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przemyslaw-radomski

Are numismatic coins better than junk coins?

February 3, 2010, 12:00 PM Przemysław Radomski , CFA

My friends keep telling me that I should sell my beautiful numismatic gold and silver coins and buy bars and junk coins instead. They tell me that my numismatic holdings will not appreciate as much as other forms of precious metals. Is that true? How could it be - won't people value the top-quality bullion more and price it higher than ordinary bars or junk coins?

They will, but that is not the point. The thing that should matter to you is how much will you gain, not what will be priced higher in the end. These are two different things, as each trade has the purchase price and the sell price. The price at which you will sell you holdings will most likely be higher for numismatic coins, given that they have the same amount of gold/silver in them as their 'junk' counterpart). However, virtually in all cases the price that you originally had to pay for the same amount of gold/silver that this coin contains, will be much higher for your numismatic coins.

How come? The value of your numismatic coin can be divided into two aspects: the value of the metal itself and the rest. The rest includes the minting costs, the numismatic value, etc. If you want to profit on the rise of the price of the precious metals, you want to purchase the metal, which will appreciate, not 'the rest'. If you want the value of your coin to rise at the same pace as gold and silver do, you would need to have minting costs and the numismatic value to rise at the same pace, as gold and silver. There is no reason to believe that the numismatic value of your coins will do that. Naturally, you cannot avoid paying the minting costs, but you can minimize the numismatic factor.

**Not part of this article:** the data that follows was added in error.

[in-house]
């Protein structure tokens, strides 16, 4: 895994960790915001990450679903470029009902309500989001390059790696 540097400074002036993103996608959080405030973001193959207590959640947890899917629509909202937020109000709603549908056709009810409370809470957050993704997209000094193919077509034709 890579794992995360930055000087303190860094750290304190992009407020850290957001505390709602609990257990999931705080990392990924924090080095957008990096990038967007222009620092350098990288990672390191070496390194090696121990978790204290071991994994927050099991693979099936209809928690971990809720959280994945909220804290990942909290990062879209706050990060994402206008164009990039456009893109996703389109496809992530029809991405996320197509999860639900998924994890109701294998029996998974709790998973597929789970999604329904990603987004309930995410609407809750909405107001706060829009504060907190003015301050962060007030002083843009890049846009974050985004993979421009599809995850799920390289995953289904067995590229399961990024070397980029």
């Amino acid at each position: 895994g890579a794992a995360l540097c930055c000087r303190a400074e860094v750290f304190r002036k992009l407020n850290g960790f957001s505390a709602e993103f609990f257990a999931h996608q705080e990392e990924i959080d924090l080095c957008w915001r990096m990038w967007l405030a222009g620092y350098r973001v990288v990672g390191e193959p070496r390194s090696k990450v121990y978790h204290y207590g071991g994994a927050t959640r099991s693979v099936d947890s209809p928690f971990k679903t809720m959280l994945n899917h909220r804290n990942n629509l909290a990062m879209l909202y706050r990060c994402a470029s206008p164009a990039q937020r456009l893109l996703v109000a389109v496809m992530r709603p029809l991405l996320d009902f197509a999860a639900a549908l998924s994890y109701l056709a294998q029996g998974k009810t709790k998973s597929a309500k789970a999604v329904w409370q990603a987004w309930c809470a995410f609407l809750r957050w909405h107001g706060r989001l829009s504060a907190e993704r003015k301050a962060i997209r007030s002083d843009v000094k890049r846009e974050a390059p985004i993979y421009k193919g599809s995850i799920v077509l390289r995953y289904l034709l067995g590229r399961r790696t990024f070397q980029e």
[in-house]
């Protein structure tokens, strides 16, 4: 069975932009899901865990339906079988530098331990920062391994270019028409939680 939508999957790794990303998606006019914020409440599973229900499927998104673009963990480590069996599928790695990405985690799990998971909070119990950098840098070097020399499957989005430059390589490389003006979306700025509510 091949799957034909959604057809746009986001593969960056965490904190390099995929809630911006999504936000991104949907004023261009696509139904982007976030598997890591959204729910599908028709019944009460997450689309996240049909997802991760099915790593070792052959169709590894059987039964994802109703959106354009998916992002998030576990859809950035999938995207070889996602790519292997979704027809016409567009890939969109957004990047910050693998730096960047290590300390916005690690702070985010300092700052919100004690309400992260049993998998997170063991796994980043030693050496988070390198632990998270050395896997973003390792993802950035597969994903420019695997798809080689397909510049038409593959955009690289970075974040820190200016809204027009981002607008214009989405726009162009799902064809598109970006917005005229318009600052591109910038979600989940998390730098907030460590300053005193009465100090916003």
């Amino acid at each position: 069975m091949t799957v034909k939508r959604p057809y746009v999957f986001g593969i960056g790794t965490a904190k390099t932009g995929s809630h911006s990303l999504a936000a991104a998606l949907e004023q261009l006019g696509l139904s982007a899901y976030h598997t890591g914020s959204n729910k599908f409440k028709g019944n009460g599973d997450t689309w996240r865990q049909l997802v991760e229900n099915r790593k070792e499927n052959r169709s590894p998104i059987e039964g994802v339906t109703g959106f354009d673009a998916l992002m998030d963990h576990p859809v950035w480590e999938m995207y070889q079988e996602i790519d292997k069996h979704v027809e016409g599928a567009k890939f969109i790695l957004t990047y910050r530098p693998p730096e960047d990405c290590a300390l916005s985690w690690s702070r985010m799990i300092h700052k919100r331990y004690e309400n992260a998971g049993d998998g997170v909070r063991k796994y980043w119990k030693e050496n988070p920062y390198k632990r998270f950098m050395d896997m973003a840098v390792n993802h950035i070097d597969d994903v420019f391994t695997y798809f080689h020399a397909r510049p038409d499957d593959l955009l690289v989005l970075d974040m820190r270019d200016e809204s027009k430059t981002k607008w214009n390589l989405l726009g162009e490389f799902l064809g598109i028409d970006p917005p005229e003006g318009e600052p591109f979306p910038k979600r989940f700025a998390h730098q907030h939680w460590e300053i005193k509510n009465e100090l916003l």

Here's the math:

Coin's value = metal value + numismatic value + other costs

1. Gold at $800, numismatic value = $600, other costs = $100

Numismatic coin's value = $800 + $600 + $100 = $1500

'Junk' coin's value = $800 + $100 = $900

2. Gold at $2000, numismatic value = $600, other costs = $100

Numismatic coin's value = $2000 + $600 + $100 = $2700

'Junk' coin's value = $2000 + $100 = $2100

Profit on numismatic coin = $2700 / $1500 - 1 = 80%
Profit on 'junk' coin = $2100 / $900 - 1 = 133%

Clearly the smaller the numismatic value is, the higher the profits are. In fact, numismatic coins decrease your exposure and leverage to precious metals.

Here's another example:

You have two stocks: and one is worth $1 today (highly leveraged), and the other one is worth $100. You know that a year from now the first stock will cost $50, and the second one will be worth $150. Which one would you rather buy? Of course - the first one, as its value will increase 50x (5000% - !!!), while the value of the second stock will increase only 1,5x (50%). At the same time we see that the second stock is still priced higher, but that fact has no direct influence on your profits.

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Dear Sunshine Profits,

gold and silver investors
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